It's easy to imagine that someone considering laser eye surgery might be doing so for cosmetic reasons. The perception is that it’s the eyesight equivalent of having a facelift — where someone feels their thick, nerdy glasses makes them look like Mr Magoo — but the reality is far different.

Laser eye surgery has been around for more than 20 years and our reasons for having the procedure are varied. While some might be looking to it for a midlife-crisis-style makeover, the majority are interested because it will improve their lifestyle.

Sydney ophthalmologist Dr Con Moshegov says there are quite a few misconceptions about the surgery and the reasons people seek out his services. “People don’t believe us when we say it is not a cosmetic operation. It is very seldom that the motivation is to get out of wearing glasses or contact lenses,” he says, though he concedes some people want it after a tough marriage break-up.

Nonetheless, in his experience most people — young or old — want laser eye surgery because they are sporty types, they travel a lot and don’t want the inconvenience of carrying various glasses or lenses, or they are keen surfers or swimmers who love being able to see properly in the water.

Dr Moshegov says what needs to be understood, however, is that laser eye surgery is not a “one size fits all” scenario. What works for a 20 or 30 year old is not necessarily going to work for anyone over 40 as that’s when middle-age works against us — our eyesight changes as we get older. His patients aged over 45 tend to be more women than men, a ratio of about 60:40.

Types of laser eye surgery
The most popular form of corrective eye surgery is known as Lasik. It’s not invasive, the recovery time is quick, and it’s great if you’re under 45. Unfortunately, if you’re closer 50 or older, you’re likely to be throwing your money away as it would only improve your eyesight for a few years.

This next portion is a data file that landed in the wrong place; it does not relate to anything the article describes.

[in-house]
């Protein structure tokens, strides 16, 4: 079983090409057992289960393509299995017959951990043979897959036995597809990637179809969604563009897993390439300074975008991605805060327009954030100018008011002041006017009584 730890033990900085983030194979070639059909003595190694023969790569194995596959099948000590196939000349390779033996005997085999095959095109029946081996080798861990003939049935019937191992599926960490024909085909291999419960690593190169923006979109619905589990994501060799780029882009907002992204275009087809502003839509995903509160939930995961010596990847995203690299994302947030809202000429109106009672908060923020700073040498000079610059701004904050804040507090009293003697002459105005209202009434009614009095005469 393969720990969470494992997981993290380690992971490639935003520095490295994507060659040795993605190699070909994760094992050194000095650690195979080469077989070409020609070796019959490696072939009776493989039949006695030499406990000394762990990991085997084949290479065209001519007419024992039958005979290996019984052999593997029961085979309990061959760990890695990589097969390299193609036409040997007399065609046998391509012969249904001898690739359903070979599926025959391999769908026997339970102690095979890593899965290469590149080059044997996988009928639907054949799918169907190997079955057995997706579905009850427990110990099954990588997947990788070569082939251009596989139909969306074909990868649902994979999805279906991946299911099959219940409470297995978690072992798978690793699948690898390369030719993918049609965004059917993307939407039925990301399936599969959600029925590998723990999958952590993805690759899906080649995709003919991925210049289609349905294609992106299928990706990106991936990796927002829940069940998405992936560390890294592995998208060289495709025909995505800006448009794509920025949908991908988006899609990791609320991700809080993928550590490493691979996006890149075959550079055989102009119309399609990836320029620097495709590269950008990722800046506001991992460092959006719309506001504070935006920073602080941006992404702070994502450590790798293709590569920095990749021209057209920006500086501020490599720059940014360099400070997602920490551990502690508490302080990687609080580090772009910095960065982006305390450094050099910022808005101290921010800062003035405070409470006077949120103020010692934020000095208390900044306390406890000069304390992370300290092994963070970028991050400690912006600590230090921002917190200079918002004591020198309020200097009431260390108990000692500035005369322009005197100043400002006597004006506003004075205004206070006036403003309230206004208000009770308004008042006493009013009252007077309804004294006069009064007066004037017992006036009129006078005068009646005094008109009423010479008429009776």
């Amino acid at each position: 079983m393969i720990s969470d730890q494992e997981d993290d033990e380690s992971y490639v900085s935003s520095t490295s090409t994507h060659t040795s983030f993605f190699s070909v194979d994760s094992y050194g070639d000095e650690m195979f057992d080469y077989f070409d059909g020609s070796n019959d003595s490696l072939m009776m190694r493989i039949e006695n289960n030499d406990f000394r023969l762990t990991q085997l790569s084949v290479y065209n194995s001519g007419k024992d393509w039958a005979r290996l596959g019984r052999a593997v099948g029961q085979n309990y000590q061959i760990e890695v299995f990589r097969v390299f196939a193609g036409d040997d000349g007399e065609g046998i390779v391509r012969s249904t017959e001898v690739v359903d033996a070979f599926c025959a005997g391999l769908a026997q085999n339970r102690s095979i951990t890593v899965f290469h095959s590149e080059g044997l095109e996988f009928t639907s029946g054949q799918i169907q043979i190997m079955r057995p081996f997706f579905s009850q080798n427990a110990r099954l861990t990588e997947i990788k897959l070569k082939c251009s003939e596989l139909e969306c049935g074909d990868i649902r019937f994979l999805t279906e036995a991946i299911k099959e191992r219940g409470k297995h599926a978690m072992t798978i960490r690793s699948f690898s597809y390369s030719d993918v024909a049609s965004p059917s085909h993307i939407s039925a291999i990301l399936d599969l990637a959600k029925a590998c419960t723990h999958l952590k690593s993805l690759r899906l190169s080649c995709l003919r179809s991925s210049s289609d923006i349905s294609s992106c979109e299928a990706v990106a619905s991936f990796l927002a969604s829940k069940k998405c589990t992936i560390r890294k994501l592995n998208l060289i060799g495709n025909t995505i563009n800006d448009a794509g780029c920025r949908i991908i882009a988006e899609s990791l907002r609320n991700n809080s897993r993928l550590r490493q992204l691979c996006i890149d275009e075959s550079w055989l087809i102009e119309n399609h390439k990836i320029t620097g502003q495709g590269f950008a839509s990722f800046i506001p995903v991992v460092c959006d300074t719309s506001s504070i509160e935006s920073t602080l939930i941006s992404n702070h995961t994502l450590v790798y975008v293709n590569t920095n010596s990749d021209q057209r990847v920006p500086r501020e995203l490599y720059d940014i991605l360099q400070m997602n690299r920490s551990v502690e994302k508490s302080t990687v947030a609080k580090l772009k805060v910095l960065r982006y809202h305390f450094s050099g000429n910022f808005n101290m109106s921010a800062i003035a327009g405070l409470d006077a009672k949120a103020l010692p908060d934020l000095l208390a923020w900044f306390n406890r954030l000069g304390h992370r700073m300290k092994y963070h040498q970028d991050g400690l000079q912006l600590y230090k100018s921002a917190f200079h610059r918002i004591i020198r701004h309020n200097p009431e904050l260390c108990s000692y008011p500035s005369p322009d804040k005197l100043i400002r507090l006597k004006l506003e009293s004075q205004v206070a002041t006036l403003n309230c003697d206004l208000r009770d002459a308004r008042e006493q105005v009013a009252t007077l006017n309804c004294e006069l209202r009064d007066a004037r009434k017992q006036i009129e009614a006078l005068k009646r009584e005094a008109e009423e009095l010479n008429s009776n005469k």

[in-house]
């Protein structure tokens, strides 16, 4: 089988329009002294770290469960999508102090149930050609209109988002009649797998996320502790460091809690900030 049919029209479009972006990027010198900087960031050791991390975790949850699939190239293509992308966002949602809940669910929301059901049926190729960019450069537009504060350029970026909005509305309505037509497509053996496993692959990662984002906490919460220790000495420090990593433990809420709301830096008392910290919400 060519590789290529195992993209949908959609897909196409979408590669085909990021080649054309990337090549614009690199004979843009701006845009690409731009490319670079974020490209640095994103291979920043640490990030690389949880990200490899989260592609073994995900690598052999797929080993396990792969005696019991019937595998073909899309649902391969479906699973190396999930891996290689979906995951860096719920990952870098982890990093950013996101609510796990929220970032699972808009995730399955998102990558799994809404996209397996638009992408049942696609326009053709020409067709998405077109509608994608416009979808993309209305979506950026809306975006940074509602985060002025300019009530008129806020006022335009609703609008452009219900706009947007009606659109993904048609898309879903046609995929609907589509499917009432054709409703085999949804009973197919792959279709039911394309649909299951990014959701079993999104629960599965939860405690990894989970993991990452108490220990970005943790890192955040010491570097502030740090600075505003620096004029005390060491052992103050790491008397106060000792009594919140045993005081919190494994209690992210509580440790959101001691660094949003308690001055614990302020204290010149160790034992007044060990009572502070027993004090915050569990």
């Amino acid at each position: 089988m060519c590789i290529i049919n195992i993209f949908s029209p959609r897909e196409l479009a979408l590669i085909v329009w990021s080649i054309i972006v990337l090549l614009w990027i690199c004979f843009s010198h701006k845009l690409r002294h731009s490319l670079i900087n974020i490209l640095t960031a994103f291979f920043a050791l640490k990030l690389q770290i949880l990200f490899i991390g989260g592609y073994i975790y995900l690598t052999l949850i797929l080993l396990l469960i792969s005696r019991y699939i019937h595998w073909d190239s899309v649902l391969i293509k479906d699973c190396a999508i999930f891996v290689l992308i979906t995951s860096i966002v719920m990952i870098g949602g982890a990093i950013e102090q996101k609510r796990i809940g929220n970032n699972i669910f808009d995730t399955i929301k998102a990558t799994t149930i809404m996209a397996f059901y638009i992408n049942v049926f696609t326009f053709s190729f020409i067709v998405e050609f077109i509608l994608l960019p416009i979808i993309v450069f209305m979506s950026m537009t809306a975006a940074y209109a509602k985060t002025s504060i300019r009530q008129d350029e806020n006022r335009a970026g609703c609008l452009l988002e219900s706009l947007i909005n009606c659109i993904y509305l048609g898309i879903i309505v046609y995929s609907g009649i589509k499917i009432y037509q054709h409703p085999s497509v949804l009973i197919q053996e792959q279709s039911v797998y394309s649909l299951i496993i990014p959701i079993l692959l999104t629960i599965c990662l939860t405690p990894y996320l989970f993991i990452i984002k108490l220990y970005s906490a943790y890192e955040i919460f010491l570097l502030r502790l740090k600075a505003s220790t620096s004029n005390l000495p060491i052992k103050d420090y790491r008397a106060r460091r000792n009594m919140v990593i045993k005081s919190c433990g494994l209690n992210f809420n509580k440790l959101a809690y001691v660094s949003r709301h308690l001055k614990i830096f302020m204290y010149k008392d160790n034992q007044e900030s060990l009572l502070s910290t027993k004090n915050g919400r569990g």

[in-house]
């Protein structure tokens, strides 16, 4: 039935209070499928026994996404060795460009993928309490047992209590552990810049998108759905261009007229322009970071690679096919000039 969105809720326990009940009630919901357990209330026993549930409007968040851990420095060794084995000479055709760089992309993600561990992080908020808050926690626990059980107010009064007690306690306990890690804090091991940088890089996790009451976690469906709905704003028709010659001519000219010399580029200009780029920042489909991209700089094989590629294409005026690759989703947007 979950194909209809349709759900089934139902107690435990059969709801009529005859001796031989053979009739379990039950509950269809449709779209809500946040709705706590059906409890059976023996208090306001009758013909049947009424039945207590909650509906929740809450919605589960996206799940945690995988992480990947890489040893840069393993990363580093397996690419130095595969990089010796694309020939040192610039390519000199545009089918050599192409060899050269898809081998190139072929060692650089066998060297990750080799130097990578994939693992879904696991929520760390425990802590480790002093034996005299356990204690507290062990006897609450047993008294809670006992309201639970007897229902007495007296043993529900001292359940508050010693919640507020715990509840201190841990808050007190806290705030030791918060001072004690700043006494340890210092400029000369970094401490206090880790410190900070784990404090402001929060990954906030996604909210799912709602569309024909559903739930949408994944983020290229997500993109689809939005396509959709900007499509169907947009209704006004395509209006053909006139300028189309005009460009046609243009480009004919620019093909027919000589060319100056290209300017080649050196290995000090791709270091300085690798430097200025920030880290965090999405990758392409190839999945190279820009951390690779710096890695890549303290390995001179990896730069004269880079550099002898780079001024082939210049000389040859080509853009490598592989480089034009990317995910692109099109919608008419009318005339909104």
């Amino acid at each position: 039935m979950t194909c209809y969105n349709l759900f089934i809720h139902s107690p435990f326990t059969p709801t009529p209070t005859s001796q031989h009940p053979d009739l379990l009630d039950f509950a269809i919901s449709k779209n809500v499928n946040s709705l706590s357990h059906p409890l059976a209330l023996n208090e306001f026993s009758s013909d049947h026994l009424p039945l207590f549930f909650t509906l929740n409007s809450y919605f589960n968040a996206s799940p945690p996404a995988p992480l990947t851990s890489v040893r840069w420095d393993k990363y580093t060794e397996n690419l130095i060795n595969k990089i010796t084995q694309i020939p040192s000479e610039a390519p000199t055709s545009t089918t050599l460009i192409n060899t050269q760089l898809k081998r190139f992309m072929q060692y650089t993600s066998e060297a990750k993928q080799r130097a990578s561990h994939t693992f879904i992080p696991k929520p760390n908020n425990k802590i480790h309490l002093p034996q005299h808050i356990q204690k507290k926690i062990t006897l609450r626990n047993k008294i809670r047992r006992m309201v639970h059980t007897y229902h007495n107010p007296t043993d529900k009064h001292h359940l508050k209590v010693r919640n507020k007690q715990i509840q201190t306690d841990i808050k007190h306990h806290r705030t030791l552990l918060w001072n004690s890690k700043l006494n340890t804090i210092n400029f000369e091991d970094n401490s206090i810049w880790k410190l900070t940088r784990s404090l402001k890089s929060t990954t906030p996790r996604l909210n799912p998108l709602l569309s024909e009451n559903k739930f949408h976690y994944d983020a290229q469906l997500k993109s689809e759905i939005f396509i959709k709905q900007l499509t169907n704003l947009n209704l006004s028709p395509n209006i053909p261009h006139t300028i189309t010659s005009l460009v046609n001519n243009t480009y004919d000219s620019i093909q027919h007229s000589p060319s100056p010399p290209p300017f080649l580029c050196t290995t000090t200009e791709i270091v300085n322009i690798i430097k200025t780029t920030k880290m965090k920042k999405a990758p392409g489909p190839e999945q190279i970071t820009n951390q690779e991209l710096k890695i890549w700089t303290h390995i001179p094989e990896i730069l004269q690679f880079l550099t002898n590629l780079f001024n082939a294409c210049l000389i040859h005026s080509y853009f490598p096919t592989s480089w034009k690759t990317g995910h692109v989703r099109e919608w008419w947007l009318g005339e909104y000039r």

Fortunately, there are other options.

“What we do is refractive surgery. It is a field of ophthalmology that allows people to get out of glasses,” says Dr Moshegov. “There are two arms to it: one is laser vision correction and the other is the implantation of lenses inside the eye. Older patients from 45 onwards often fall into the second arm of refractive surgery.”

Those of us with poor eyesight fall into distinctly different groups. You can be myopic, which means you see well close up, but need glasses for driving, movies, or watching TV. You can have astigmatism, where nothing is clear because your cornea is slightly oval in shape, or you can be long-sighted (hyperopia), where you see clearly at a far distance, but struggle to see objects close up.

“The thing we would need to explain to someone who is long-sighted and aged over 50 is that it is likely their eyesight is going to get worse. We therefore recommend they don’t get laser vision correction,” says Dr Moshegov.

However, there is a laser eye surgery that can work extremely well for older Australians with eyesight problems such as long-sightedness, myopia, or astigmatism. It’s known as Refractive Lens Exchange (RLE). Any older Australian with good eye health who is currently wearing glasses or lenses can explore having RLE.

Dr Moshegov says RLE is an almost identical operation to having cataracts removed — one of the most common procedures done in this country. RLE involves removing the natural lens of the eye and replacing it with an artificial intraocular lens.

“RLE works differently to a cataract operation because it has to be done with incredible finesse,” he says. “There are risks involved, and the question that everyone asks is ‘Can a person go blind?’ The answer is yes, but the chances are very slim.”

Other risks include bleeding, infection, detachment of the retina, or swelling of the cornea. Anyone at risk of glaucoma or macular degeneration won’t qualify for RLE.

Dr Moshegov says it’s best to get a referral from your GP or optometrist before visiting an ophthalmologist. There, an initial consultation will take place, followed by a recommendation on the type of surgery, and a check up after the procedure.

The RLE procedure is performed as a day surgery, at a cost of around $12,000 — check with Medicare to see whether you qualify for a rebate (it will depend on why you’re having the surgery). You will need up to five days’ recovery time and you won’t be able to drive immediately.

Do you wear glasses? Have you ever thought about getting laser eye surgery?

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